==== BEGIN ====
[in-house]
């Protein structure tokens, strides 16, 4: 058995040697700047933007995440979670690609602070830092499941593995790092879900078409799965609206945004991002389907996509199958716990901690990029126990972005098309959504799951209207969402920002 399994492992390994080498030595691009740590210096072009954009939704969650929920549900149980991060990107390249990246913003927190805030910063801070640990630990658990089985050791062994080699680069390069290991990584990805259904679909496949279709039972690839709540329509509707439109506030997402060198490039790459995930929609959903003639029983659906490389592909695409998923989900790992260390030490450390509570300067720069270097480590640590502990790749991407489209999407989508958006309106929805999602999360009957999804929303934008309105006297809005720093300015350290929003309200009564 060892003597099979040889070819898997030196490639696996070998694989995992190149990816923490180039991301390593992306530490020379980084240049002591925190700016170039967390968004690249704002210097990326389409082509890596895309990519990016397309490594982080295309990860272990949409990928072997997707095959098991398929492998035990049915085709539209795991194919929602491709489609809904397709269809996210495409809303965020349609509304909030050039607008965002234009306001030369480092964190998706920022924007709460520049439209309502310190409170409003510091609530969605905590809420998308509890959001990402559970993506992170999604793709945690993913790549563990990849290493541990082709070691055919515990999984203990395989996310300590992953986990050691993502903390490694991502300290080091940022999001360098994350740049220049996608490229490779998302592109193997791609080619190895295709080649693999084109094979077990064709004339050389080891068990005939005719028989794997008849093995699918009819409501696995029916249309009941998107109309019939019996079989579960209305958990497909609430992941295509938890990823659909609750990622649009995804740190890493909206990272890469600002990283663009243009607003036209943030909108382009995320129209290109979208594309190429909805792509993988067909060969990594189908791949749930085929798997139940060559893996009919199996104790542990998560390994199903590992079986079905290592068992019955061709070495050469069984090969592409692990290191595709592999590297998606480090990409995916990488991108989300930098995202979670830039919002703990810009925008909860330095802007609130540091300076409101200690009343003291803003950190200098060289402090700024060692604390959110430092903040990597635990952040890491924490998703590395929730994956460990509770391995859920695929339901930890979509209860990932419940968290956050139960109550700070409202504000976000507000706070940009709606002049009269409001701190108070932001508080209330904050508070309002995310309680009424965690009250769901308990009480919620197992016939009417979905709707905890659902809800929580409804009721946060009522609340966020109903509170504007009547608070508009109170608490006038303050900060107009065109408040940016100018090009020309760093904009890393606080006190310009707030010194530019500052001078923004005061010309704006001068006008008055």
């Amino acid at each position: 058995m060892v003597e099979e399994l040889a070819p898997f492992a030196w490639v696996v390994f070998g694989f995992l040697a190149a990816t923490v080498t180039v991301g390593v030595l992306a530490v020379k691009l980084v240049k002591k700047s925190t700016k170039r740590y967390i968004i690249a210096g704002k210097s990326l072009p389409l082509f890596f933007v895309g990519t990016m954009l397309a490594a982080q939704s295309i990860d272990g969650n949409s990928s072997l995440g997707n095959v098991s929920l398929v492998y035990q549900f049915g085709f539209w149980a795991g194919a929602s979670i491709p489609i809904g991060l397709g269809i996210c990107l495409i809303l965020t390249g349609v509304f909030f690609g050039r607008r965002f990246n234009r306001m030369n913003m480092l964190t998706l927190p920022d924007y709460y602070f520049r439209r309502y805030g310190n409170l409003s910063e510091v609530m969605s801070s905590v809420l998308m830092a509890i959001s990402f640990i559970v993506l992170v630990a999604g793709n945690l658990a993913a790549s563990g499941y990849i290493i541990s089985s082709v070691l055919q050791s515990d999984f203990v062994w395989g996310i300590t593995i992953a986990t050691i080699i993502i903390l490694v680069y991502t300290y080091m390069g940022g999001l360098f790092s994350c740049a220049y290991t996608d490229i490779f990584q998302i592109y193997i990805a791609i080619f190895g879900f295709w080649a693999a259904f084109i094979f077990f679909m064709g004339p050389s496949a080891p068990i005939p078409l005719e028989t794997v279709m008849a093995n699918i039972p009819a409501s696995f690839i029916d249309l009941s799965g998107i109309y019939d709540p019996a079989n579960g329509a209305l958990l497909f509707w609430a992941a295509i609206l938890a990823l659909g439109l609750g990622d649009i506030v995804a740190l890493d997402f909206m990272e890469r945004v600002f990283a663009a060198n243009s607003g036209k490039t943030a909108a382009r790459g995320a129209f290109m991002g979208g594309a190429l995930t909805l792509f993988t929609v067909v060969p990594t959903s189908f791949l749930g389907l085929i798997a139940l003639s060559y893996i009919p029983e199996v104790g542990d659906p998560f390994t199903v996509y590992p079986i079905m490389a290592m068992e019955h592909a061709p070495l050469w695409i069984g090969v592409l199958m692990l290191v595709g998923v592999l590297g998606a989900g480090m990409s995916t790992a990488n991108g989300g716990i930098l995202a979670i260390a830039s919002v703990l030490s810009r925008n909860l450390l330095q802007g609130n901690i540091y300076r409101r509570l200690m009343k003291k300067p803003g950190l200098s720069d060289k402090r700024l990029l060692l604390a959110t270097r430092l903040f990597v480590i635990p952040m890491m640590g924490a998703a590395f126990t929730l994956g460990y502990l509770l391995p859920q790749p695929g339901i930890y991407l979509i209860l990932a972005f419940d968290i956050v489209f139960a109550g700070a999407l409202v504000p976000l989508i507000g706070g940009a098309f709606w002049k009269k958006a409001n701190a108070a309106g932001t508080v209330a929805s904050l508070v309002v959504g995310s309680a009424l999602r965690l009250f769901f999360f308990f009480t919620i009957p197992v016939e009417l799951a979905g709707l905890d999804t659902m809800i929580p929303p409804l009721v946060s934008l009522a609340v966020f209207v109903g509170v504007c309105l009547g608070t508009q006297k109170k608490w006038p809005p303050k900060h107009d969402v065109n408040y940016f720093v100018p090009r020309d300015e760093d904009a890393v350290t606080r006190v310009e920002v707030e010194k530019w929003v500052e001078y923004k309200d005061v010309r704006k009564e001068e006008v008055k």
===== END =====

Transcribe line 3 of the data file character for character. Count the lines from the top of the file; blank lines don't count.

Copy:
């Amino acid at each position: 058995m060892v003597e099979e399994l040889a070819p898997f492992a030196w490639v696996v390994f070998g694989f995992l040697a190149a990816t923490v080498t180039v991301g390593v030595l992306a530490v020379k691009l980084v240049k002591k700047s925190t700016k170039r740590y967390i968004i690249a210096g704002k210097s990326l072009p389409l082509f890596f933007v895309g990519t990016m954009l397309a490594a982080q939704s295309i990860d272990g969650n949409s990928s072997l995440g997707n095959v098991s929920l398929v492998y035990q549900f049915g085709f539209w149980a795991g194919a929602s979670i491709p489609i809904g991060l397709g269809i996210c990107l495409i809303l965020t390249g349609v509304f909030f690609g050039r607008r965002f990246n234009r306001m030369n913003m480092l964190t998706l927190p920022d924007y709460y602070f520049r439209r309502y805030g310190n409170l409003s910063e510091v609530m969605s801070s905590v809420l998308m830092a509890i959001s990402f640990i559970v993506l992170v630990a999604g793709n945690l658990a993913a790549s563990g499941y990849i290493i541990s089985s082709v070691l055919q050791s515990d999984f203990v062994w395989g996310i300590t593995i992953a986990t050691i080699i993502i903390l490694v680069y991502t300290y080091m390069g940022g999001l360098f790092s994350c740049a220049y290991t996608d490229i490779f990584q998302i592109y193997i990805a791609i080619f190895g879900f295709w080649a693999a259904f084109i094979f077990f679909m064709g004339p050389s496949a080891p068990i005939p078409l005719e028989t794997v279709m008849a093995n699918i039972p009819a409501s696995f690839i029916d249309l009941s799965g998107i109309y019939d709540p019996a079989n579960g329509a209305l958990l497909f509707w609430a992941a295509i609206l938890a990823l659909g439109l609750g990622d649009i506030v995804a740190l890493d997402f909206m990272e890469r945004v600002f990283a663009a060198n243009s607003g036209k490039t943030a909108a382009r790459g995320a129209f290109m991002g979208g594309a190429l995930t909805l792509f993988t929609v067909v060969p990594t959903s189908f791949l749930g389907l085929i798997a139940l003639s060559y893996i009919p029983e199996v104790g542990d659906p998560f390994t199903v996509y590992p079986i079905m490389a290592m068992e019955h592909a061709p070495l050469w695409i069984g090969v592409l199958m692990l290191v595709g998923v592999l590297g998606a989900g480090m990409s995916t790992a990488n991108g989300g716990i930098l995202a979670i260390a830039s919002v703990l030490s810009r925008n909860l450390l330095q802007g609130n901690i540091y300076r409101r509570l200690m009343k003291k300067p803003g950190l200098s720069d060289k402090r700024l990029l060692l604390a959110t270097r430092l903040f990597v480590i635990p952040m890491m640590g924490a998703a590395f126990t929730l994956g460990y502990l509770l391995p859920q790749p695929g339901i930890y991407l979509i209860l990932a972005f419940d968290i956050v489209f139960a109550g700070a999407l409202v504000p976000l989508i507000g706070g940009a098309f709606w002049k009269k958006a409001n701190a108070a309106g932001t508080v209330a929805s904050l508070v309002v959504g995310s309680a009424l999602r965690l009250f769901f999360f308990f009480t919620i009957p197992v016939e009417l799951a979905g709707l905890d999804t659902m809800i929580p929303p409804l009721v946060s934008l009522a609340v966020f209207v109903g509170v504007c309105l009547g608070t508009q006297k109170k608490w006038p809005p303050k900060h107009d969402v065109n408040y940016f720093v100018p090009r020309d300015e760093d904009a890393v350290t606080r006190v310009e920002v707030e010194k530019w929003v500052e001078y923004k309200d005061v010309r704006k009564e001068e006008v008055k």